Depending on your circumstances, we may be able to pay for psychological supports as part of your rehabilitation if you’re receiving treatment and care or compensation through:
- icare lifetime care
- icare dust diseases care
- icare workers insurance (including the workers care program)
Work-related psychological injuries
If you have a psychological injury or psychiatric disorder that was directly caused by your employment, you may be able to claim workers insurance payments.
To apply you’ll need a diagnosis from your doctor, who must detail the condition in a Certificate of Capacity using the correct medical terms. That means general words such as ‘stress’ will not meet the requirements.
You won’t receive compensation if your psychological injury was caused in the normal course of your employer taking reasonable action. This includes things such as a demotion, performance appraisal, retrenchment or dismissal.
Psychological support for people with a dust disease
Being diagnosed with a palliative illness can have a major impact on your mental health. If you receive treatment and care through icare dust diseases care, you may be able to access psychological support if you're suffering from depression.
To find out if you're eligible for psychological support through icare dust diseases care, get in touch with us.
What we can pay for
Following a severe injury, you and your family may experience a range of emotional reactions and major life changes.
Feelings of sadness, grief and despair are a normal reaction to the loss of lifestyle and relationships that may occur. These feelings usually get better over time as you adjust to the injury and the changes that come with it.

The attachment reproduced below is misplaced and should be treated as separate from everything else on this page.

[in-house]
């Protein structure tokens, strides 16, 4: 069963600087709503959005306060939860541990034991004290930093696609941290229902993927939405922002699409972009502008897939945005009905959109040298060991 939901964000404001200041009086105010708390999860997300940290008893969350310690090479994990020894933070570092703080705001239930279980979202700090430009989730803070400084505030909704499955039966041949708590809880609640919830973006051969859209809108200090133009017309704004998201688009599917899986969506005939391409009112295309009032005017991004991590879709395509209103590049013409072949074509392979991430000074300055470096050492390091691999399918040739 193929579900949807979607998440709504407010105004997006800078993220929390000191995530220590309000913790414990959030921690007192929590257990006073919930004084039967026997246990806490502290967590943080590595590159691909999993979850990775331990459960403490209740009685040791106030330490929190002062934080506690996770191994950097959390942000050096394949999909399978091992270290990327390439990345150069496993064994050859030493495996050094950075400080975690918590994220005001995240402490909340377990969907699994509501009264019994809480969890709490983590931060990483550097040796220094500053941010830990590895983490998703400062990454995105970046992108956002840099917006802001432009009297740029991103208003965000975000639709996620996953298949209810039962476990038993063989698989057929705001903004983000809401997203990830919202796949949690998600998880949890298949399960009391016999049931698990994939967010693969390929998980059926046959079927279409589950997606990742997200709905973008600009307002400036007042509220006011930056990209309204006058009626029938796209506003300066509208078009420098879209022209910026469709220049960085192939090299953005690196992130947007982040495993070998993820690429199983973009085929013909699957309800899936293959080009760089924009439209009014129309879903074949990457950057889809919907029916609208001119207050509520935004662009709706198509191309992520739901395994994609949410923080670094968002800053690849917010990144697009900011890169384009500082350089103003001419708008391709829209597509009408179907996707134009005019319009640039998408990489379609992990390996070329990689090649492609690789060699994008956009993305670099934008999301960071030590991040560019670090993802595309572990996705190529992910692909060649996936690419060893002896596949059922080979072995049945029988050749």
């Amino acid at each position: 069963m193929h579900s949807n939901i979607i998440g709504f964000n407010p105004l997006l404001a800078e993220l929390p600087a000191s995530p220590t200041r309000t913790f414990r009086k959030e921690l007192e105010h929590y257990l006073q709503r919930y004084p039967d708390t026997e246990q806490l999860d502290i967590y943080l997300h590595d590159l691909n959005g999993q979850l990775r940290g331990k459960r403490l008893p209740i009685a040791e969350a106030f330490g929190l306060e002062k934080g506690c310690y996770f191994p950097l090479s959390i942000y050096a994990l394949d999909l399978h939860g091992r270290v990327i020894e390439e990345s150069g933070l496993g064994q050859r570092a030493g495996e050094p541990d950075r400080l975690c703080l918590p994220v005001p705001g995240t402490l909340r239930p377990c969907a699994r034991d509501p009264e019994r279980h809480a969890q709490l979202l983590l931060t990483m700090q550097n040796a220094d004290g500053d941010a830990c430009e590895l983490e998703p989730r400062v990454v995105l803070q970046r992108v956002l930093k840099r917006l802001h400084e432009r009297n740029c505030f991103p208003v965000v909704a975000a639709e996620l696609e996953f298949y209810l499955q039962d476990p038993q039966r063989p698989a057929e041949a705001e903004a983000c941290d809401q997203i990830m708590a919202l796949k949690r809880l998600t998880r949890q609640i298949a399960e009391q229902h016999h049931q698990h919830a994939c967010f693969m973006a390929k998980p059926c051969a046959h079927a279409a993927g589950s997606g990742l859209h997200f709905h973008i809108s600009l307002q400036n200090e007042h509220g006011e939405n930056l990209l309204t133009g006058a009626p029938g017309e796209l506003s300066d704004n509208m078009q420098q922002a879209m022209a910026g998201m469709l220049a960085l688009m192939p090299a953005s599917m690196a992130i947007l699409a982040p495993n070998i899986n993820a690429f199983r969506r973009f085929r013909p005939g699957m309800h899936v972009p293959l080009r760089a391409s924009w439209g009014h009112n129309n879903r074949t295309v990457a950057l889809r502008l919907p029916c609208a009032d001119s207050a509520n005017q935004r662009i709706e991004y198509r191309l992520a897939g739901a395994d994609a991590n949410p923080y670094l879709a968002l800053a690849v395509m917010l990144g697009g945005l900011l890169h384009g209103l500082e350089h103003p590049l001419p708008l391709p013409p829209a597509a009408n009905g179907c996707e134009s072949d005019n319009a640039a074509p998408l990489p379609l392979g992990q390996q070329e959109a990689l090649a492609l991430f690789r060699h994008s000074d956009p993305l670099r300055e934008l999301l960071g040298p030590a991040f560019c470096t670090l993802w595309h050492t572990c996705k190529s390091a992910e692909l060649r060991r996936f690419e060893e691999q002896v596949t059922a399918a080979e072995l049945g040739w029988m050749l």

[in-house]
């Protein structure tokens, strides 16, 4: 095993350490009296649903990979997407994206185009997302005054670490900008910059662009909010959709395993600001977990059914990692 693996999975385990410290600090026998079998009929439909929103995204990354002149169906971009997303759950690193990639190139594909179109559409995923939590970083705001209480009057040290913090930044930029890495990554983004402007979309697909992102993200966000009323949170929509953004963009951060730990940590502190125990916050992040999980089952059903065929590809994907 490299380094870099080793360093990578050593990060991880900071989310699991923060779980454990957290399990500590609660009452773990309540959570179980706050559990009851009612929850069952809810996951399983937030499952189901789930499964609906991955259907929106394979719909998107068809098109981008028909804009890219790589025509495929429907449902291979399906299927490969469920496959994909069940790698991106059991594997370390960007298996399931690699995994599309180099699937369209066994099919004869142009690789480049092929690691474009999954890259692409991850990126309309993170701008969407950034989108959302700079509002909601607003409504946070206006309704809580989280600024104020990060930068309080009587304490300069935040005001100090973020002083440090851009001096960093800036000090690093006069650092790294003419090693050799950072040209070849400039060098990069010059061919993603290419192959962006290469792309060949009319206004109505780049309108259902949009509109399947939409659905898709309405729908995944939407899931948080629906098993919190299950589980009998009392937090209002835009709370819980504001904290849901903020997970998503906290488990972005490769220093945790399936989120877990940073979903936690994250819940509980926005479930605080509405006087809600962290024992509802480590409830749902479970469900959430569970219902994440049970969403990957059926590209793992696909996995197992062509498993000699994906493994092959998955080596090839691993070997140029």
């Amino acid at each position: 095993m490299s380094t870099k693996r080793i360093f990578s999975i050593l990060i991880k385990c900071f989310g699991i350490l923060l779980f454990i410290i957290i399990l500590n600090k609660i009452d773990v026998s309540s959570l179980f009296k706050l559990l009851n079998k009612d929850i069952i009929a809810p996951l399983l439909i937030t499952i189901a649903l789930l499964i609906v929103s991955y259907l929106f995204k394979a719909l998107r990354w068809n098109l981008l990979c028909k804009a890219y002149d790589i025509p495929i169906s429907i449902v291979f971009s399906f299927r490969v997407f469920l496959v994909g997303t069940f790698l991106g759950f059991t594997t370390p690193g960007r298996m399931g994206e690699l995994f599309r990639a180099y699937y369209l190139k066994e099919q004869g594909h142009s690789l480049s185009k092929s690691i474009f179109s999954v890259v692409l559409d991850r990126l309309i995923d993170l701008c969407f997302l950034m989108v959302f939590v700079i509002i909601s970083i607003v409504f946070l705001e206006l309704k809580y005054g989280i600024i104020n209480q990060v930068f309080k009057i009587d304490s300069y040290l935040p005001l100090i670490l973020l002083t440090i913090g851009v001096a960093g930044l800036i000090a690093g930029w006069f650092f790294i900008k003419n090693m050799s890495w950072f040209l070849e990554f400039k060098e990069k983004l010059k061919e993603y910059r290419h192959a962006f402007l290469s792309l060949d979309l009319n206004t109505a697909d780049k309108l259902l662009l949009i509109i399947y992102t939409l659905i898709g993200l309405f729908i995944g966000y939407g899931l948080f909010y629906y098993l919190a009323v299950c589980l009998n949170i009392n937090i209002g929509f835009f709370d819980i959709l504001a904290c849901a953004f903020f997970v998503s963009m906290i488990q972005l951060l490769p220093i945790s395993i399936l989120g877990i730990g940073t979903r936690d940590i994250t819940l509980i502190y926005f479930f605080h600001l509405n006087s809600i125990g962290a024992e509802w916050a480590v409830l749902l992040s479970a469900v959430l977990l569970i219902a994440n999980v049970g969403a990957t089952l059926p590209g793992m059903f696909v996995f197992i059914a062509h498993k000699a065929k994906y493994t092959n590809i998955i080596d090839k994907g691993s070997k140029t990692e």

We can pay for psychological supports to assist you in these difficult times if you’re an icare lifetime care participant or a worker in the icare workers care program.
Supports can include:
- online and face to face counselling with a clinical psychologist to help you adjust to the changes related to your injury and manage your psychological wellbeing
- training and education for you, your family and relevant others about life after severe injury
- other supports to help manage your wellbeing and enable participation in your life and community such as gym and exercise programs, attendant care support, return to work support
To find out more about these supports, talk to your case manager or icare coordinator.
Depression after brain injury
Depression after brain injury is common. There are many different treatments for depression and people can recover from depression.
Sometimes, brain injury can lead to a loss of energy, and problems with thinking and initiative.
These symptoms are like depression and it may be hard to tell the difference between depression and the brain injury symptoms.
In some cases, brain injury can cause depression by changing the balance of chemicals in your brain that are important for maintaining normal mood.
This kind of depression can lead to feelings of gloom, general tiredness, hopelessness and poor motivation, which might affect your ability to participate in rehabilitation and other activities. Your sleeping patterns, appetite and thinking ability could also change from depression.
Steps to take if you could be depressed
- Acknowledge how you feel
- Talk to your icare coordinator, case manager or other people involved in your care about how you feel
You will find that the earlier you seek help, the quicker you can get better.
Download our information sheet (Depression after brain injury) for more information on what you can do to help manage your depression, and the treatment options available.
Support for family members and carers
If you’re a family member or carer for an icare lifetime care participant or worker in the icare workers care program, we may be able to offer support to assist you in managing the changes in your family.
This can include:
- counselling, training and education for you and other family members about life after severe injury
- specific family and carer support programs to build the knowledge, wellbeing and resilience of family members and carers
To find out more about these supports, talk to your case manager or icare coordinator and see our support for families and carers page.